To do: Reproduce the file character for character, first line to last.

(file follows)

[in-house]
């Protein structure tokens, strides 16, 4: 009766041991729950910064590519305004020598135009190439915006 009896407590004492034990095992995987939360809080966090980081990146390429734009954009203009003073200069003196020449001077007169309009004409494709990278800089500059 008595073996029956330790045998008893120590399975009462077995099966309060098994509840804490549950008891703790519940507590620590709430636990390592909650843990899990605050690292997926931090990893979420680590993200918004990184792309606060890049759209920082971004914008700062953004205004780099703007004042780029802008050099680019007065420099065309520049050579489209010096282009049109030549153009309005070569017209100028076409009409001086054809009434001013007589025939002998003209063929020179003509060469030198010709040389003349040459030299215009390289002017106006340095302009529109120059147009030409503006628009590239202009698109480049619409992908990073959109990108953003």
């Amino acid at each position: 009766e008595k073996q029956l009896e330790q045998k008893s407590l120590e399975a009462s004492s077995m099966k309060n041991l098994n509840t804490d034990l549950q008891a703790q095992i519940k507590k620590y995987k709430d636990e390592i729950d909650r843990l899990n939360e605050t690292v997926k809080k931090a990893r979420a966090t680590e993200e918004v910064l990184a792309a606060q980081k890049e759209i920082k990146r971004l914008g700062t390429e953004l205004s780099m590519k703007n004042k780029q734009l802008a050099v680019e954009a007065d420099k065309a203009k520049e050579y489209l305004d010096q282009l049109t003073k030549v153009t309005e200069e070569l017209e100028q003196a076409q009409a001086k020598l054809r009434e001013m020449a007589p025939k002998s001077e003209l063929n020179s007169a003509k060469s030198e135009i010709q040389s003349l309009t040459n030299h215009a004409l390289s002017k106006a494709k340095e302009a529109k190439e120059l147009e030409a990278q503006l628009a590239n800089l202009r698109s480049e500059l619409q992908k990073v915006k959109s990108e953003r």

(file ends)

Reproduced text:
[in-house]
């Protein structure tokens, strides 16, 4: 009766041991729950910064590519305004020598135009190439915006 009896407590004492034990095992995987939360809080966090980081990146390429734009954009203009003073200069003196020449001077007169309009004409494709990278800089500059 008595073996029956330790045998008893120590399975009462077995099966309060098994509840804490549950008891703790519940507590620590709430636990390592909650843990899990605050690292997926931090990893979420680590993200918004990184792309606060890049759209920082971004914008700062953004205004780099703007004042780029802008050099680019007065420099065309520049050579489209010096282009049109030549153009309005070569017209100028076409009409001086054809009434001013007589025939002998003209063929020179003509060469030198010709040389003349040459030299215009390289002017106006340095302009529109120059147009030409503006628009590239202009698109480049619409992908990073959109990108953003």
């Amino acid at each position: 009766e008595k073996q029956l009896e330790q045998k008893s407590l120590e399975a009462s004492s077995m099966k309060n041991l098994n509840t804490d034990l549950q008891a703790q095992i519940k507590k620590y995987k709430d636990e390592i729950d909650r843990l899990n939360e605050t690292v997926k809080k931090a990893r979420a966090t680590e993200e918004v910064l990184a792309a606060q980081k890049e759209i920082k990146r971004l914008g700062t390429e953004l205004s780099m590519k703007n004042k780029q734009l802008a050099v680019e954009a007065d420099k065309a203009k520049e050579y489209l305004d010096q282009l049109t003073k030549v153009t309005e200069e070569l017209e100028q003196a076409q009409a001086k020598l054809r009434e001013m020449a007589p025939k002998s001077e003209l063929n020179s007169a003509k060469s030198e135009i010709q040389s003349l309009t040459n030299h215009a004409l390289s002017k106006a494709k340095e302009a529109k190439e120059l147009e030409a990278q503006l628009a590239n800089l202009r698109s480049e500059l619409q992908k990073v915006k959109s990108e953003r």